Domain Management

Domain Management / Featured Blogs

Should Domain Names be Considered 'Contracts for Service' or 'Property Rights'?

The legal status of domain names is one of the most hotly debated topics with regards to evolving property rights and how they should be applied to technological and intellectual property 'innovations' in cyberspace. At present, there are two opposing factions on this topic: On one hand, there are those who maintain that domain names should be considered as contracts for services, which originate from the contractual agreement between the registrant and the registrar. more

Opting for UDRP Over URS

The Internet Corporation for Assigned Names and Numbers (ICANN) implemented the Uniform Rapid Suspension System (URS) in 2013 together with three other rights protection mechanisms for trademarks. It "is not intended for use in any proceedings with open questions of fact, but only clear cases of trademark abuse"... It was designed to afford rights holders claiming abusive registration of domain names with new gTLD extensions an even faster route to remedy than the Uniform Domain Name Dispute Resolution Policy (UDRP). more

Google Engineer Ben McIlwain on Why HSTS Could Be a Perfect Fit for .Brands Security

The Google-run .app TLD was always destined to draw attention and scrutiny, from the moment it fetched a then-record ICANN auction price of $25 million. Since it reached General Availability in May it has gained more than 250,000 registrations making it one of the world's most successful TLDs. However perhaps more interesting was Google's choice to add the .app TLD and its widely used .google extension to the HTTP Strict Transport Security (HSTS) Top-Level Domain preload list, offering an unprecedented level of security for all domains under .google and .app. more

Leveraging Traffic Statistics to Manage Corporate Domain Portfolios

Corporate domain name portfolios often consist of domain names that do not resolve to relevant content. In fact, it's not uncommon for less than half of corporate domains to point to live content. Sure there are domains such as those that point to "sucks" sites or those registered anonymously for future use that purposely do not resolve, but those are the exception to the rule. more

WHOIS Users Facing Serious Challenges Caused by Post-GDPR Fragmentation

On May 25, 2018, the European General Data Protection Regulation (GDPR) came into effect, meaning that European data protection authorities (DPAs) can begin enforcing the regulation against non-compliant parties. In preparation, the ICANN Board passed a Temporary Specification for gTLD Registration Data - essentially a temporary policy amendment to its registrar and registry contracts to facilitate GDPR compliance while also preserving certain aspects of the WHOIS system of domain name registration data. more

Have You Had Your GDPR Training Today?

The suggestion was recently put to the GNSO Council: anyone who becomes a member of a proposed new Expedited Policy Development Process (EPDP) must be able to demonstrate that they have basic knowledge of privacy and data protection. This makes a lot of sense: Would you trust a lawyer who had never been to law school? Or a doctor who had never studied medicine? Of course not. Recently I asked members of our ICANN Community: have you had any GDPR training, classes, or certification? more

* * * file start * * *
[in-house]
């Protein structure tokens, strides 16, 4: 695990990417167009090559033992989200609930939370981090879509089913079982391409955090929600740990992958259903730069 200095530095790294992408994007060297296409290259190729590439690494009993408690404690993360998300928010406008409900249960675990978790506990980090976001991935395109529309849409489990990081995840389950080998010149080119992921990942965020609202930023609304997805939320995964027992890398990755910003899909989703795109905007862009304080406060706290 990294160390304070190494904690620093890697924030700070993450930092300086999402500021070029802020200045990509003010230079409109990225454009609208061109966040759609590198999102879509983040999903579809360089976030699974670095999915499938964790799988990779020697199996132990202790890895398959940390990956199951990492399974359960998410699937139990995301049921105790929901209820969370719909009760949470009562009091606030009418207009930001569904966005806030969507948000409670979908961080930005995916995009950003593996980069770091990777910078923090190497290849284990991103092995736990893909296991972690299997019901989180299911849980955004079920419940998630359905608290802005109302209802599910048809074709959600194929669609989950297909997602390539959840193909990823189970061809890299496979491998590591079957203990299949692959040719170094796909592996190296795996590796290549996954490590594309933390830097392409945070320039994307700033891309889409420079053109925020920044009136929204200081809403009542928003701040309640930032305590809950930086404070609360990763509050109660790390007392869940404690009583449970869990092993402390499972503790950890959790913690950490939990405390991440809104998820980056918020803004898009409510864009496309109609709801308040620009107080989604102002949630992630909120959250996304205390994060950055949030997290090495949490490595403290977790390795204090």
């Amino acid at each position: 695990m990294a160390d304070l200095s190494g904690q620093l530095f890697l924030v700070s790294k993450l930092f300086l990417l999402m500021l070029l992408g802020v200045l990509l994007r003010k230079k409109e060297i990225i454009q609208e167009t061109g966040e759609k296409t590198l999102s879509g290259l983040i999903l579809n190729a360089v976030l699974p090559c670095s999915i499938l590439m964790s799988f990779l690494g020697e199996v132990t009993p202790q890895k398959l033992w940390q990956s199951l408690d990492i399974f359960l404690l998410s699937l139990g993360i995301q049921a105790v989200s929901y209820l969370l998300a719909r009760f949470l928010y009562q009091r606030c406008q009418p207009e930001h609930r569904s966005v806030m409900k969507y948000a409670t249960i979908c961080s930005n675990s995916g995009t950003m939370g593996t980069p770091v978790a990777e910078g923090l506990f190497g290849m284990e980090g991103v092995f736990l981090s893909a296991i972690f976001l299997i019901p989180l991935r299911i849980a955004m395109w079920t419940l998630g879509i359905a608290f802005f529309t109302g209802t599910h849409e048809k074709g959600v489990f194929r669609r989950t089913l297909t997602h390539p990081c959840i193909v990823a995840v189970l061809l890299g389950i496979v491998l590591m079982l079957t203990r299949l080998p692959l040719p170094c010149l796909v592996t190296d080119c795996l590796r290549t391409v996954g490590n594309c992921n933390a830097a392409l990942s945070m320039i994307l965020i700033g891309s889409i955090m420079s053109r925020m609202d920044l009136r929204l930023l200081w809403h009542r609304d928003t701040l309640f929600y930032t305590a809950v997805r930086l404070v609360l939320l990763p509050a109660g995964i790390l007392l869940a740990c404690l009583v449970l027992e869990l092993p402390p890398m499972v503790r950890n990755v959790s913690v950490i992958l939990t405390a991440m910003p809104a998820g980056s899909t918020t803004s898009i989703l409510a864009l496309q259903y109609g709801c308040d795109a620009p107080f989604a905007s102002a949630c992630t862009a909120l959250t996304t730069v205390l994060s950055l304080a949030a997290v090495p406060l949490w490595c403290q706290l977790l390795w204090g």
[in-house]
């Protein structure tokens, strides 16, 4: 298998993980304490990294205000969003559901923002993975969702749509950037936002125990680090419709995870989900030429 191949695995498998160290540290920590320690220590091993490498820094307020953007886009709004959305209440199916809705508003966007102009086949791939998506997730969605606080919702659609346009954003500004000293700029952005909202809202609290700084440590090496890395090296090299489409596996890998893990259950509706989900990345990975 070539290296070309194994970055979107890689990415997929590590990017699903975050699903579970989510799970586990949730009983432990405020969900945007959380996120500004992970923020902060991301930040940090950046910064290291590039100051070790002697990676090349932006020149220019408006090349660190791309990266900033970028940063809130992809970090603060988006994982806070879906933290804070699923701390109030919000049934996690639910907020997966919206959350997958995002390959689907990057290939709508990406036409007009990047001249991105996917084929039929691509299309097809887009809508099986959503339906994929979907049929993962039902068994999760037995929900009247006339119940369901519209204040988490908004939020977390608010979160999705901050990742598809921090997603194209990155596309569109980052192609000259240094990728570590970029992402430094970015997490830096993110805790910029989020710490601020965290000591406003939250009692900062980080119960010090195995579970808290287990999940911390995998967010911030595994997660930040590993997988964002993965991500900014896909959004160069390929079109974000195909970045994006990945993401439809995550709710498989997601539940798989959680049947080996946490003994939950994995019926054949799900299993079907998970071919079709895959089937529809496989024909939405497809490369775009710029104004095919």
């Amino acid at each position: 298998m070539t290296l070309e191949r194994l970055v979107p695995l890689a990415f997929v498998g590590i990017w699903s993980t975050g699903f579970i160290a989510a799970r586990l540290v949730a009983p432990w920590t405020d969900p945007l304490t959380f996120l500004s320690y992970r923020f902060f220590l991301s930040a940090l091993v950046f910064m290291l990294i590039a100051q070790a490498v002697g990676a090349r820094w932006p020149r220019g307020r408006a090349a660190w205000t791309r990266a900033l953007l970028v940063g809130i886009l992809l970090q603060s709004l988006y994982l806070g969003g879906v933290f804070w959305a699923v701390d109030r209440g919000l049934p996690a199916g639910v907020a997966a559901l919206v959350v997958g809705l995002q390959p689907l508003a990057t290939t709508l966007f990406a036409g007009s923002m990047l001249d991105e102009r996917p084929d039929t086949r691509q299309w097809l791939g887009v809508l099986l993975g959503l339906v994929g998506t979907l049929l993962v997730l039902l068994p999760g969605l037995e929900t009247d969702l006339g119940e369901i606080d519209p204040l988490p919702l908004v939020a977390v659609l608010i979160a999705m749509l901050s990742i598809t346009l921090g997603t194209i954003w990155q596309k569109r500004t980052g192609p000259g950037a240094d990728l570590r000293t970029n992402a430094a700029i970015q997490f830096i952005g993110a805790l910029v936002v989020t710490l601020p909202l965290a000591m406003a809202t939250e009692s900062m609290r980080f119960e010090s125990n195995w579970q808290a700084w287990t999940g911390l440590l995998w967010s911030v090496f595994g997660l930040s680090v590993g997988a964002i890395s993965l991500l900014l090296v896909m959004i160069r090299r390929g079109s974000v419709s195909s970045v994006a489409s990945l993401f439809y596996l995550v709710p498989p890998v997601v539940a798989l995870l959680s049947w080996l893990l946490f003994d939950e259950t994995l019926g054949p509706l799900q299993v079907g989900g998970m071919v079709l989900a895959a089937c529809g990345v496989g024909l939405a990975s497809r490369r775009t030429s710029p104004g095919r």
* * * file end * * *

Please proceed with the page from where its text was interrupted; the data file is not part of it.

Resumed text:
ICANN vs Epag/Tucows: German Court Rules Against ICANN

German courts seem to be pretty fast, so instead of having to wait weeks or months to see how they'd rule, we've already got the answer. The German court in Bonn has ruled that EPAG (Tucows) is not obliged to collect extra contacts beyond the domain name registrant. The decision, naturally, is in German, but there is a translation into English that we can use to understand how the court arrived at this decision. more

ICANN vs EPAG/Tucows: Tucows Releases Statement on What They're Doing and Why

As I noted over the weekend, ICANN has instigated legal action against EPAG, an ICANN accredited registrar based in Germany that is part of the Tucows group. ICANN claims that the case is to "preserve WHOIS data", but Tucows asserts in their statement that the ICANN approach is flawed. It's not a frivolous statement, but one they've backed with fairly detailed rationale - and this is just their public statement and not a formal legal filing. more

What Domain Names Get Transferred: Why and Why Not?

Think of trademarks situated on a continuum with famous and well-known at one end and less well-known or unrecognized by average consumers at the other. On one end there is certainty of infringement... at the other end, certainty of having the complaint denied either for lack of proof or overreaching... At some point along the continuum, it becomes uncertain whether respondents registered accused domain names in bad faith, and the question has to be answered by examining the facts. more

GDPR Your Domains For Sale? How to Keep Your Domain Name Lottery Ticket Alive

Have you ever sold a domain name that was just sitting in your registrar account? Maybe it was for that idea you had, but never found the time to develop. Perhaps it was for a business or website you once ran and then let go by the wayside. Then one day, out of the blue, that dormant domain turned into a winning lottery ticket. You got a random call or email from an interested party and the next thing you know that domain (which you've forgotten why you even renew it each year) is sold for $3,000 or $30,000 or more. more